In 2010, OAS won a 15-year contract to provide five drill ships to Petrobras, Brazil’s state oil company. OAS also has contracts for work on Petrobras refineries, including Abreu e Lima in Pernambuco state. Prosecutors say Petrobras contracts involving OAS totaled $51.5 billion between 2005 and 2014.
Prosecutors allege that Pinheiro was the direct contact for OAS with former Petrobras director Paulo Roberto Costa in a cartel system.
Known as “Leo,” the former CEO was listed as a contact for OAS in Costa’s log used to keep tabs on companies from which he solicited political support, according to court documents. Prosecutors allege that Pinheiro, who stepped down as CEO after his arrest, met with other suspected cartel members to determine the winners of contracts.
Federal judge Sergio Moro said on Dec. 15 that because OAS executives were allegedly using a black market money changer to move cash as recently as 2014, he had to either suspend all contracts or keep executives in jail to stop the “criminal cycle.” He said the latter would cause less collateral damage.
Edward Rocha de Carvalho, a lawyer representing Pinheiro and other defendants related to OAS, said in a phone interview the arrests are “absolutely illegitimate,” and that there’s nothing illegal about Pinheiro’s contact with Costa.
He said testimony by black market money changer Alberto Youssef shows that any cash moved for OAS wasn’t related to Petrobras.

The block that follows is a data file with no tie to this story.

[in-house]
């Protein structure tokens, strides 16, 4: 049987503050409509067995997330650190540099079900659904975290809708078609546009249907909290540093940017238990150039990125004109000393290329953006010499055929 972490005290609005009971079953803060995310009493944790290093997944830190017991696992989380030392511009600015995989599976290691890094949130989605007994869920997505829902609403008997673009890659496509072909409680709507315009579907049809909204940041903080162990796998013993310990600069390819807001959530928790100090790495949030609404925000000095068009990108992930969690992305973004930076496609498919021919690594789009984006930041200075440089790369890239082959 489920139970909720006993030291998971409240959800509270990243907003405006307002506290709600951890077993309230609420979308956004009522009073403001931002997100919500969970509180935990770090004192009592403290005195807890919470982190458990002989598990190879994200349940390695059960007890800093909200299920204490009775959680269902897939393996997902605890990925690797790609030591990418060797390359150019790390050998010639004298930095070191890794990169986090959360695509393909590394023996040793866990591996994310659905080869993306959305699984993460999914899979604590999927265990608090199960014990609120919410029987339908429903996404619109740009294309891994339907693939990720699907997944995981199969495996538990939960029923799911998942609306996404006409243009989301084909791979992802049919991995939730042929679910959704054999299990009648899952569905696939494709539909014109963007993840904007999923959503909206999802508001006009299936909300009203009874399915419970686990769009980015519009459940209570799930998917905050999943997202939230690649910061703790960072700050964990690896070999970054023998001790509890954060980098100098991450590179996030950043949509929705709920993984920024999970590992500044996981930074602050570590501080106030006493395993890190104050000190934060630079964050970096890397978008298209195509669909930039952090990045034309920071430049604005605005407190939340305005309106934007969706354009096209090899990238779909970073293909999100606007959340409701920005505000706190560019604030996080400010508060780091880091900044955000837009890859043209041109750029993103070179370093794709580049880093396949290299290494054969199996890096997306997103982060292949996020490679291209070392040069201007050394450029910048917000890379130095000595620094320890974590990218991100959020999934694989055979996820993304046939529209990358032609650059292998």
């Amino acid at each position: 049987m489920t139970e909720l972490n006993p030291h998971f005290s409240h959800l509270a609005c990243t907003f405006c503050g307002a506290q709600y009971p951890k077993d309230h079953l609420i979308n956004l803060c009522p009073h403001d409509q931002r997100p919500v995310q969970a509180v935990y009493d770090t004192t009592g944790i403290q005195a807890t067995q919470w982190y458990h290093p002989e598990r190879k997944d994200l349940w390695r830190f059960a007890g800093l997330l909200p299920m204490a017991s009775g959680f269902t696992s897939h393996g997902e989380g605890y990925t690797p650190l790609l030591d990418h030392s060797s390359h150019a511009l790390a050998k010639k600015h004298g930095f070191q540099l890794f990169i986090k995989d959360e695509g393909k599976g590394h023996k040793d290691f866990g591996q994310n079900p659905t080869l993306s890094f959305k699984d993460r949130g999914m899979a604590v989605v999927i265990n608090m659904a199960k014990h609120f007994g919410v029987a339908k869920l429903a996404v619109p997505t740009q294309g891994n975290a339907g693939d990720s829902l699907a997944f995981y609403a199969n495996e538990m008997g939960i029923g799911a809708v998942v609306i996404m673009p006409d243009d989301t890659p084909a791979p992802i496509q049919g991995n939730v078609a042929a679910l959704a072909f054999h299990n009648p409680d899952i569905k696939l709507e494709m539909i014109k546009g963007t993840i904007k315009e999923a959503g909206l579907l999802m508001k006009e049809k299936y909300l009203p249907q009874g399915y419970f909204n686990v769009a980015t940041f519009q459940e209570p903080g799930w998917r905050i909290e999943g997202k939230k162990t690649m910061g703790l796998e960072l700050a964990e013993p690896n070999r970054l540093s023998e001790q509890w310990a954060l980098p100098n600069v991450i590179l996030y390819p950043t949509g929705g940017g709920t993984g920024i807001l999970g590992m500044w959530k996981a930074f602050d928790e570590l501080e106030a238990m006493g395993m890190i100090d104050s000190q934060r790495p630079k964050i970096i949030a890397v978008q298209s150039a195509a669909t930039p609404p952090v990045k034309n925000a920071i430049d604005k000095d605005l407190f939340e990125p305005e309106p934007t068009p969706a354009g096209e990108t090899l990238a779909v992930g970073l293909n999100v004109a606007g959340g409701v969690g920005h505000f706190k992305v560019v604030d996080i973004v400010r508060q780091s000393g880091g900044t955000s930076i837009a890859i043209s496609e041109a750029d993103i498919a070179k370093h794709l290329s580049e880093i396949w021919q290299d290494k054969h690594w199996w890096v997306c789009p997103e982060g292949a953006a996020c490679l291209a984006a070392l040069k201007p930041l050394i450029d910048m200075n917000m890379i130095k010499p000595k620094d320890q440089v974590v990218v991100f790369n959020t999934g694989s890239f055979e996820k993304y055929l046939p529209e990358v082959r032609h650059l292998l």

The Petrobras press office didn’t immediately respond to a request for comment.
OAS said in an e-mailed response that it denies the allegations. The company said in December that it carries out its activities with integrity, guided by ethical conduct and respect for law. A representative for Pires declined to comment on his net worth.
According to Moody’s Investors Service, OAS had net debt of 7.3 billion reais on revenue of 8.3 billion reais in the fiscal year ended Sept. 30, 2014. The rating company downgraded OAS from B2 to C, the lowest-rated class of bonds, on Jan. 28, after it missed a $16 million payment on its $400 million senior unsecured notes due 2021.
Moody’s analyst Cristiane Spercel said she expects losses for creditors in a potential debt restructuring, as the leveraged company faces a combination of an economic slowdown, increased foreign currency volatility, and corruption allegations.
Creditors are going after OAS in court. Last week a judge in Sao Paulo state upheld the seizure of more than a third of OAS’s 24 percent stake in Investimentos e Participacoes em Infra-Estrutura, an infrastructure consortium. The seizure was requested by holders of OAS debt looking to guarantee payment, according to Jose Eduardo Tavanti, a lawyer for the group of creditors.
OAS said it will take measures to appeal the ruling. The company denied allegations that it moved assets to reduce its holdings, and is presenting a plan to restructure debts that could include selling assets, according to an e-mailed statement.
The specter of additional lawsuits could complicate the plan. Bondholder Aurelius Investment LLC notified OAS and potential buyers of its assets that the fund is seeking debt payments, according to a Feb. 11 protest in civil court. Portuguese bank Caixa Geral also is trying to recover debt it’s owed through the courts.
“It’s natural for creditors to negotiate at this point, to execute guarantees and try to recover value, but those lawsuits make it more difficult to sell off assets,” said Moody’s analyst Cristiane Spercel. “The investigation was the straw that broke the camel’s back.”